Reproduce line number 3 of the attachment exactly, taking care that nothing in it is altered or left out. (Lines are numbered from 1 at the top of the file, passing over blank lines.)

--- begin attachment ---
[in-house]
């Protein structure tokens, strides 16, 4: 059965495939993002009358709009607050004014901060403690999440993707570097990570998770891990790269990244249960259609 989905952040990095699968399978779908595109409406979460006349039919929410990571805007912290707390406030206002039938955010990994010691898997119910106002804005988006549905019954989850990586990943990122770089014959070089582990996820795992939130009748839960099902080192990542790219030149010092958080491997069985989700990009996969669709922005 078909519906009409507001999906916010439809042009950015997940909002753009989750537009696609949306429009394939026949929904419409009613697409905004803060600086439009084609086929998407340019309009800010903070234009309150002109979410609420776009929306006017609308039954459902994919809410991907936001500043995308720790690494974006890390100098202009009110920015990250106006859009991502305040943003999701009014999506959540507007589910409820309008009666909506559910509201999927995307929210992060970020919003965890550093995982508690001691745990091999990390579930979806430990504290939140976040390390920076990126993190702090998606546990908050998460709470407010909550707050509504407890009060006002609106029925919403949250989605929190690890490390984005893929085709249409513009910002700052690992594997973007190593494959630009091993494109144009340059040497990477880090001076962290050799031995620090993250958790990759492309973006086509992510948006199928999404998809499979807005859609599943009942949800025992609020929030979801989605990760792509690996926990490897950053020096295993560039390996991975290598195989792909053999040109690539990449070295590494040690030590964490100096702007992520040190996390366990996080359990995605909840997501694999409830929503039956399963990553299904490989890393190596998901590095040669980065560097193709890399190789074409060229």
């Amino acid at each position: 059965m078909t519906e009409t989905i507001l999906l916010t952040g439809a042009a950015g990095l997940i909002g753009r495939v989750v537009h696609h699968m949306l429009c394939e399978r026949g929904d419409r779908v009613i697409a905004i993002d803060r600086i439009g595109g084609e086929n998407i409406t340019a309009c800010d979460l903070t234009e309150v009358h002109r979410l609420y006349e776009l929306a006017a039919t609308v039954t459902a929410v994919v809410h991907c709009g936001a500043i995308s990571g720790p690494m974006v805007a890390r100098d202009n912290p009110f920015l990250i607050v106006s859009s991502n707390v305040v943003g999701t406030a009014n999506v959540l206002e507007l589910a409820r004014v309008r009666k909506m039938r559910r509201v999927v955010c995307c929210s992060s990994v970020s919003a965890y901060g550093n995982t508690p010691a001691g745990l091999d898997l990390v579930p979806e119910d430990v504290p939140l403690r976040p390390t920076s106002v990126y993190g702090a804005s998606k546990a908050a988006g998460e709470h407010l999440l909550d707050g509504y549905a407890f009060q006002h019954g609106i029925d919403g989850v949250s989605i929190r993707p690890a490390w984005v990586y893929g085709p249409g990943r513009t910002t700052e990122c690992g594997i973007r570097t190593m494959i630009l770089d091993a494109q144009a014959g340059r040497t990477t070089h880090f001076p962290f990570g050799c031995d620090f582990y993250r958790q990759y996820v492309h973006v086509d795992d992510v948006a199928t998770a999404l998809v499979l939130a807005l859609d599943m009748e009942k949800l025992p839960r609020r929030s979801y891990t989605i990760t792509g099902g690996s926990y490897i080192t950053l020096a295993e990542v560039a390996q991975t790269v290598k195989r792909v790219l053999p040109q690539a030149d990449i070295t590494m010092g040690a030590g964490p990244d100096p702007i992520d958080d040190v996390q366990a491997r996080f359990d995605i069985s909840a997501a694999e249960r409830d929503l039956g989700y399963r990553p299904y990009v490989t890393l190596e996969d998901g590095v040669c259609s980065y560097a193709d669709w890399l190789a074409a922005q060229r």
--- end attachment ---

């Amino acid at each position: 059965m078909t519906e009409t989905i507001l999906l916010t952040g439809a042009a950015g990095l997940i909002g753009r495939v989750v537009h696609h699968m949306l429009c394939e399978r026949g929904d419409r779908v009613i697409a905004i993002d803060r600086i439009g595109g084609e086929n998407i409406t340019a309009c800010d979460l903070t234009e309150v009358h002109r979410l609420y006349e776009l929306a006017a039919t609308v039954t459902a929410v994919v809410h991907c709009g936001a500043i995308s990571g720790p690494m974006v805007a890390r100098d202009n912290p009110f920015l990250i607050v106006s859009s991502n707390v305040v943003g999701t406030a009014n999506v959540l206002e507007l589910a409820r004014v309008r009666k909506m039938r559910r509201v999927v955010c995307c929210s992060s990994v970020s919003a965890y901060g550093n995982t508690p010691a001691g745990l091999d898997l990390v579930p979806e119910d430990v504290p939140l403690r976040p390390t920076s106002v990126y993190g702090a804005s998606k546990a908050a988006g998460e709470h407010l999440l909550d707050g509504y549905a407890f009060q006002h019954g609106i029925d919403g989850v949250s989605i929190r993707p690890a490390w984005v990586y893929g085709p249409g990943r513009t910002t700052e990122c690992g594997i973007r570097t190593m494959i630009l770089d091993a494109q144009a014959g340059r040497t990477t070089h880090f001076p962290f990570g050799c031995d620090f582990y993250r958790q990759y996820v492309h973006v086509d795992d992510v948006a199928t998770a999404l998809v499979l939130a807005l859609d599943m009748e009942k949800l025992p839960r609020r929030s979801y891990t989605i990760t792509g099902g690996s926990y490897i080192t950053l020096a295993e990542v560039a390996q991975t790269v290598k195989r792909v790219l053999p040109q690539a030149d990449i070295t590494m010092g040690a030590g964490p990244d100096p702007i992520d958080d040190v996390q366990a491997r996080f359990d995605i069985s909840a997501a694999e249960r409830d929503l039956g989700y399963r990553p299904y990009v490989t890393l190596e996969d998901g590095v040669c259609s980065y560097a193709d669709w890399l190789a074409a922005q060229r």